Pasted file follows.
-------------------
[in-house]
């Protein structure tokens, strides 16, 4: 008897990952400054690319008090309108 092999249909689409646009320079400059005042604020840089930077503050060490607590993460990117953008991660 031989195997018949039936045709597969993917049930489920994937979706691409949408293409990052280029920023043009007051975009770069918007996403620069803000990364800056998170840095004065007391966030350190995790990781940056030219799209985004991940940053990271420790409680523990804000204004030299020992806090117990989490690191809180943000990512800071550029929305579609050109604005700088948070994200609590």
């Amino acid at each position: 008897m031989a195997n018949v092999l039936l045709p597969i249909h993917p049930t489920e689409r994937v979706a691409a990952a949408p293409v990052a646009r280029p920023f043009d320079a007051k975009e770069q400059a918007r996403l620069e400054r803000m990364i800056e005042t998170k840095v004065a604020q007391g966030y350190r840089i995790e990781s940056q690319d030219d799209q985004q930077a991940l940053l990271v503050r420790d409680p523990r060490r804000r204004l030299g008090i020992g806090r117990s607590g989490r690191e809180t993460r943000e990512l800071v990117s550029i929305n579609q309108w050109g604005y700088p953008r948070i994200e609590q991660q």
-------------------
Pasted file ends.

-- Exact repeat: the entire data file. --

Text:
[in-house]
């Protein structure tokens, strides 16, 4: 008897990952400054690319008090309108 092999249909689409646009320079400059005042604020840089930077503050060490607590993460990117953008991660 031989195997018949039936045709597969993917049930489920994937979706691409949408293409990052280029920023043009007051975009770069918007996403620069803000990364800056998170840095004065007391966030350190995790990781940056030219799209985004991940940053990271420790409680523990804000204004030299020992806090117990989490690191809180943000990512800071550029929305579609050109604005700088948070994200609590």
């Amino acid at each position: 008897m031989a195997n018949v092999l039936l045709p597969i249909h993917p049930t489920e689409r994937v979706a691409a990952a949408p293409v990052a646009r280029p920023f043009d320079a007051k975009e770069q400059a918007r996403l620069e400054r803000m990364i800056e005042t998170k840095v004065a604020q007391g966030y350190r840089i995790e990781s940056q690319d030219d799209q985004q930077a991940l940053l990271v503050r420790d409680p523990r060490r804000r204004l030299g008090i020992g806090r117990s607590g989490r690191e809180t993460r943000e990512l800071v990117s550029i929305n579609q309108w050109g604005y700088p953008r948070i994200e609590q991660q």